Passer au contenu


Pilot's Choice (ebook)

€5,00 - €5,00
€5,00 - €5,00

Pilot’s choice

A pilot’s poll on the kind of flyer wanted in naval aviation
US Navy, Office of the CNO 1947

61 pages – in English - PDF to download


This booklet was intended to instill in each new US Navy pilot the qualities expected of him.

Under authorization from DCNO (Air), trained interviewers were stationed aboard certain carriers. at specified land bases, and at strategic points within the continental limits. They conducted individual interviews with more than 1,000 combat-experienced pilots under official guarantee that statements made in the interviews would be used for research purposes only. Men flying single-engined aircraft were asked to pick .the two men (living or dead, regardless of rank) on whom they would most like to fly wing, and the two men they would least like to have flying wing on them in combat. Pilots of multiengined aircraft were asked to name the two men for whom they would most like to serve as copilot and the two they would least like to have as their own copilot.

Their answers did not ordinarily come in the single-sentence form used in the quotations cited in this booklet. Usually, the replies took the form of the following description of a wanted VF pilot:

"As a division leader, lie not only thinks for himself but is also exceptionally considerate of his wingmen. He is a good navigator and knows his position at all times so his section can concen¬trate on flying a good wing. He is conscientious in reading technical data and especially so in briefing before strikes, so that lie always knows exactly what is going on, planes involved, radio calls, etc. In combat he is aggressive but not foolhardy, and he never forgets the primary pur¬pose of the mission. He is very enthusiastic about flying. In his division he demands good air discipline, and I don't believe he ever lost a wingman."

In contrast, here is the description of a pilot who was not wanted in a dive-bomber squadron:

"He is an individualist who will not practice teamwork. Could never be depended on to do a job, inasmuch as he would perform erratic maneuvers all over the sky, when he should have been in a definite position at a definite time. At one time he flew directly into another wingman who was flying correct position. Both planes were demolished and both pilots narrowly escaped death. Recently he bailed out of a plane which, in the opinion of those who saw it, could have been safely landed. He has torn up two other aircraft besides these two. He has always abused his airplane. Time and time again he has exceeded engine-operation limits, stress limits, and overload."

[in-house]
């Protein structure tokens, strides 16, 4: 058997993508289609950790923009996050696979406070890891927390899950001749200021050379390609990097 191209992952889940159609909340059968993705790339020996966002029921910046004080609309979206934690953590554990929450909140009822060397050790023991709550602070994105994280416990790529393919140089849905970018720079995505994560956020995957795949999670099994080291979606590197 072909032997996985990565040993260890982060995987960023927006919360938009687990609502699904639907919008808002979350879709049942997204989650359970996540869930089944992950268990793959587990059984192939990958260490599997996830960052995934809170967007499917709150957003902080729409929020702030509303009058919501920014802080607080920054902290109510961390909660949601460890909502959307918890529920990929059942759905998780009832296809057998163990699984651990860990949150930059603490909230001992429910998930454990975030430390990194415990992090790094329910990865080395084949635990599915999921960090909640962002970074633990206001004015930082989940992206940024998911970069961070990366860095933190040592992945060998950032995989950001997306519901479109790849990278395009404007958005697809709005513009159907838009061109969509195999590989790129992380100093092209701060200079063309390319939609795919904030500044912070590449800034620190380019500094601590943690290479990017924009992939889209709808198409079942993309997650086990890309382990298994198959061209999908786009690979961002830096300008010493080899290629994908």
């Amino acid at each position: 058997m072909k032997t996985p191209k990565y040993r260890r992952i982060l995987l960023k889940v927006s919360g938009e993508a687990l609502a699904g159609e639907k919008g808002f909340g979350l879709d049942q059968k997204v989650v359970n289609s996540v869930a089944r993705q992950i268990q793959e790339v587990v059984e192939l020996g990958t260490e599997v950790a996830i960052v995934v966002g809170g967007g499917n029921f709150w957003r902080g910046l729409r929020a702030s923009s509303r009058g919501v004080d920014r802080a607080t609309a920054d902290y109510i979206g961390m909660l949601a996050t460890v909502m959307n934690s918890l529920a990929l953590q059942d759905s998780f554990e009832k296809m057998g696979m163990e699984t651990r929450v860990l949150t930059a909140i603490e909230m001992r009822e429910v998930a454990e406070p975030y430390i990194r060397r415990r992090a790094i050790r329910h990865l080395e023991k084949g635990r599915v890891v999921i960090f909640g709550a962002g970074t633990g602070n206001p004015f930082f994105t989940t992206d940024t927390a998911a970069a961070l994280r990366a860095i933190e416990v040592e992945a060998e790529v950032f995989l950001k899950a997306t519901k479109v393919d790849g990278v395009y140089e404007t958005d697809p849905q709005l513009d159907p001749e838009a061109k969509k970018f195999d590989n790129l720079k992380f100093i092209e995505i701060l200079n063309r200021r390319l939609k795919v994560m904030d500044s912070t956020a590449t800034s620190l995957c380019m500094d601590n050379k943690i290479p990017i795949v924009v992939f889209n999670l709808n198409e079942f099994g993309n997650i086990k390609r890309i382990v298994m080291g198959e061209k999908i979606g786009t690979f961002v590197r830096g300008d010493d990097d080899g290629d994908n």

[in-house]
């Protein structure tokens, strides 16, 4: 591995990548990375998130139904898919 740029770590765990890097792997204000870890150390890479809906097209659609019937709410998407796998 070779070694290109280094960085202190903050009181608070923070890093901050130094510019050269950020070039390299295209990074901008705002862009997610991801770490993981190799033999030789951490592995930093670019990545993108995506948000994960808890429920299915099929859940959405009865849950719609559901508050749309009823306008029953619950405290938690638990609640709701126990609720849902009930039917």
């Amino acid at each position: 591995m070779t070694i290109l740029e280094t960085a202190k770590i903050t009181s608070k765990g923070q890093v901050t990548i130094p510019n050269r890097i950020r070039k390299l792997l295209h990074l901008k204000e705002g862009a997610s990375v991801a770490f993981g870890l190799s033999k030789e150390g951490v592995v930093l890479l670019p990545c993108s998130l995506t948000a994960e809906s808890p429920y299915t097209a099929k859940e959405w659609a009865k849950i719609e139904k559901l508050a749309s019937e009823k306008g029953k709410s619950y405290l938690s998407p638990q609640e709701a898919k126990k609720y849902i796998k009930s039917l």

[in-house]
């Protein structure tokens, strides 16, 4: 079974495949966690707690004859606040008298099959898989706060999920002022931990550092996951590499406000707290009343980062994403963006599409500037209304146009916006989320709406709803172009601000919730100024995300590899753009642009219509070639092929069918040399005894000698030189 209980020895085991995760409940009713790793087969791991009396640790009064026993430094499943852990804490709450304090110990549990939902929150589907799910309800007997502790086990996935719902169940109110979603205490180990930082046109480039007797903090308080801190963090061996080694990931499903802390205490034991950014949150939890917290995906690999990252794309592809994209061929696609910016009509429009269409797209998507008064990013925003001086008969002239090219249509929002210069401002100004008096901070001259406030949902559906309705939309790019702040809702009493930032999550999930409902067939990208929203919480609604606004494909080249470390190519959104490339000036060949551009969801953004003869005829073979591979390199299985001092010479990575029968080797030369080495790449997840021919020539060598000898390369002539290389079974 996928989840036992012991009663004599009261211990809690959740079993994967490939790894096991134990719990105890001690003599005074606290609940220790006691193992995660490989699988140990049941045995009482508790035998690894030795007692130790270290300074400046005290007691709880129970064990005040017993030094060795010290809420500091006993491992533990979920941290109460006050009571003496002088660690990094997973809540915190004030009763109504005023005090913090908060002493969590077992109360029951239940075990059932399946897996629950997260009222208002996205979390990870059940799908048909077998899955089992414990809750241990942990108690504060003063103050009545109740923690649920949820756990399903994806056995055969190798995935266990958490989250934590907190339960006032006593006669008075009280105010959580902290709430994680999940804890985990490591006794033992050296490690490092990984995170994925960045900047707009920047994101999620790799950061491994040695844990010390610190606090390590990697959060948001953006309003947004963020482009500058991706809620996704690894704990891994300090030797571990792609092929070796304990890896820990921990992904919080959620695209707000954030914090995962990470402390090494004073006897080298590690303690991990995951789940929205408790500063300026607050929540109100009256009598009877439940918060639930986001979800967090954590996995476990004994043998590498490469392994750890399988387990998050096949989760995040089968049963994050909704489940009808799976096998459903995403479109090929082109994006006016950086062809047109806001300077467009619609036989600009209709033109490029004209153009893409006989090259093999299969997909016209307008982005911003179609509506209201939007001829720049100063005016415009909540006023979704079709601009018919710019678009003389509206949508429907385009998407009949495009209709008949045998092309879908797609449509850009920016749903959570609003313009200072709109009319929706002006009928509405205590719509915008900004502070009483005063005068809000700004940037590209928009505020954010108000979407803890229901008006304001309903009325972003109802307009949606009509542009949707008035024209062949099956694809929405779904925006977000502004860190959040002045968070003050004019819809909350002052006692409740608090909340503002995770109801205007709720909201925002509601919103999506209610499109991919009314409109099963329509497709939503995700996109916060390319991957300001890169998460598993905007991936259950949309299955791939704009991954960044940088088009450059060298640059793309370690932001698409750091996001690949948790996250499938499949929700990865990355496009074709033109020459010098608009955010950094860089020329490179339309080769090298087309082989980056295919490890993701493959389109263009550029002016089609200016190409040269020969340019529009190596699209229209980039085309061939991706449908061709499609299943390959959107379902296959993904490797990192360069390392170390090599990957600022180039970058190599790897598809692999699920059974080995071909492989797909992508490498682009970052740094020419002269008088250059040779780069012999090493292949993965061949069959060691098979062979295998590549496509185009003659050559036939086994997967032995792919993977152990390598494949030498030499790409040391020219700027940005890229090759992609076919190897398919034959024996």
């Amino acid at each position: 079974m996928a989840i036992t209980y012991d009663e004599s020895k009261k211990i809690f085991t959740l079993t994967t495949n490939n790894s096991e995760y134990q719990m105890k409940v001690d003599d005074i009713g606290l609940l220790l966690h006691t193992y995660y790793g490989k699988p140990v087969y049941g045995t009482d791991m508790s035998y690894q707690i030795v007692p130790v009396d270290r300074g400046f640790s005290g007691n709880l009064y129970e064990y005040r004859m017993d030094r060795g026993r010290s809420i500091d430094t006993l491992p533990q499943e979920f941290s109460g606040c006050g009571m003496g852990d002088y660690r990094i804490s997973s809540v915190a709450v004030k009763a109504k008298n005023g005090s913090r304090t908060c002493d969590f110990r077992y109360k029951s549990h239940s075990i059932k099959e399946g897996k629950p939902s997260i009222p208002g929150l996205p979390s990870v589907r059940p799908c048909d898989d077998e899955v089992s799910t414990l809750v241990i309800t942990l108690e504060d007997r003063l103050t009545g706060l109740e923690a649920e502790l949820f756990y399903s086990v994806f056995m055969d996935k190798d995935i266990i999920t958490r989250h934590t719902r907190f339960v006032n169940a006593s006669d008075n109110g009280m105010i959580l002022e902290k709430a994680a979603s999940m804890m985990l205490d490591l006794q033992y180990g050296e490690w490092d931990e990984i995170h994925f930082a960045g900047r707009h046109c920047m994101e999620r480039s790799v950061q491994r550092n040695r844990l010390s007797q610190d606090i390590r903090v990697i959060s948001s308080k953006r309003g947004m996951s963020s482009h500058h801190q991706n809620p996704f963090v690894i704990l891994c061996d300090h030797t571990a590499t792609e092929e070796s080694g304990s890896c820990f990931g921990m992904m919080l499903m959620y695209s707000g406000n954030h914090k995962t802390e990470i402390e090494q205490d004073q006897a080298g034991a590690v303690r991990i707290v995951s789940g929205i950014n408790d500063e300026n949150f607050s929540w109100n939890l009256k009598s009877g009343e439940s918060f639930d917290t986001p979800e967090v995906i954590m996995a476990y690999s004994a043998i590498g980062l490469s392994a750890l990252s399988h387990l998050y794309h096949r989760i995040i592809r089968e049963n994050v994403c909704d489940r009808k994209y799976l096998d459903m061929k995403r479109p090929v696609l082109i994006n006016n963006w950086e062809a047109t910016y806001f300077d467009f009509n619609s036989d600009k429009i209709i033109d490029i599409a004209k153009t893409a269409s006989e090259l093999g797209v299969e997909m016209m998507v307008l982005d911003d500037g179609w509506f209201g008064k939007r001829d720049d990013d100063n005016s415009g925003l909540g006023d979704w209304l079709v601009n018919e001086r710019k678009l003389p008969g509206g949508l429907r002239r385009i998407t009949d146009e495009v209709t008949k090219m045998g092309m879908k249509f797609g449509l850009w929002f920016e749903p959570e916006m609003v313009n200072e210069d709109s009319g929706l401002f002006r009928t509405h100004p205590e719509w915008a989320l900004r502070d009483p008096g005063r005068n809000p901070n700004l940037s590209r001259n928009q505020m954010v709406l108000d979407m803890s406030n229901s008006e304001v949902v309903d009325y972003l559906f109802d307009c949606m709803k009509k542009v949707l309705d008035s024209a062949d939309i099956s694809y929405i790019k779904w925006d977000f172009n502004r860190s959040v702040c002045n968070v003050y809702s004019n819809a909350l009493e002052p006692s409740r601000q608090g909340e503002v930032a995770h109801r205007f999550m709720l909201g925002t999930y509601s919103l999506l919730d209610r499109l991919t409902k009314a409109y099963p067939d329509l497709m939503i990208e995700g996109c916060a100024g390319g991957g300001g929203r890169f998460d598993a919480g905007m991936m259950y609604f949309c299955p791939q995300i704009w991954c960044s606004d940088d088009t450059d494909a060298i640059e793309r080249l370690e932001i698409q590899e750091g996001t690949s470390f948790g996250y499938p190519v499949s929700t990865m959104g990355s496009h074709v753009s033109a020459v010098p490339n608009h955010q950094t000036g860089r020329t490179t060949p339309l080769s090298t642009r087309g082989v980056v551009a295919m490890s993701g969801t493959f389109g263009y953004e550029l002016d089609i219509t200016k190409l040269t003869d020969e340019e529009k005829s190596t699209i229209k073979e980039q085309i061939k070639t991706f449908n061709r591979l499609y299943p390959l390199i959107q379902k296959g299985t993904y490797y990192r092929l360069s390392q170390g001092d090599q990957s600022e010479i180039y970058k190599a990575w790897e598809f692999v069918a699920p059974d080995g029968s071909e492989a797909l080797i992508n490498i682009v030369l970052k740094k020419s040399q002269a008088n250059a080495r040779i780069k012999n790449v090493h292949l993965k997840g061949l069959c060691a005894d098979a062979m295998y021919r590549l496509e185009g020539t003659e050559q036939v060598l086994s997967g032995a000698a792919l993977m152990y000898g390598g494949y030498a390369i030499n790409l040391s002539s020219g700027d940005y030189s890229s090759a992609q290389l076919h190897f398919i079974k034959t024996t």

The men interviewed supplied the names of about 2,000 wanted and approximately the same number of not wanted pilots; and they gave descriptions of each man named. There weren't 2,000 different names at the two ends of the scale, since many pilots were named as wanted—or as not wanted—by more than one person. Agreement in appraising men as very good or very poor ran high. At the same time, once a man had received even one vote as wanted, the chance of his ever getting a vote as not wanted was very small.

The pilots who gave these descriptions employed approximately 10,000 identifiable reasons (about 3 reasons for each name on the average) in telling why they wanted or did not want a given man to fly with them in combat. Because they agreed very well as to what they wanted and did not want in the men flying with them, it was found possible to sort almost all of this material into less than two dozen pigeon¬holes. The titles of the pigeon-holes are given in the bold-faced type which heads the wanted and the not wanted quotations on the pages of this booklet.

It should be said again that the reasons cited in these pages are those given by the veteran pilots. They are not the work of some self-styled "expert" who has never seen a shot fired in combat. Because the statements come straight from the men who have been flying against the enemy, they offer you your best chance to get the word as to what is really wanted in the combat area.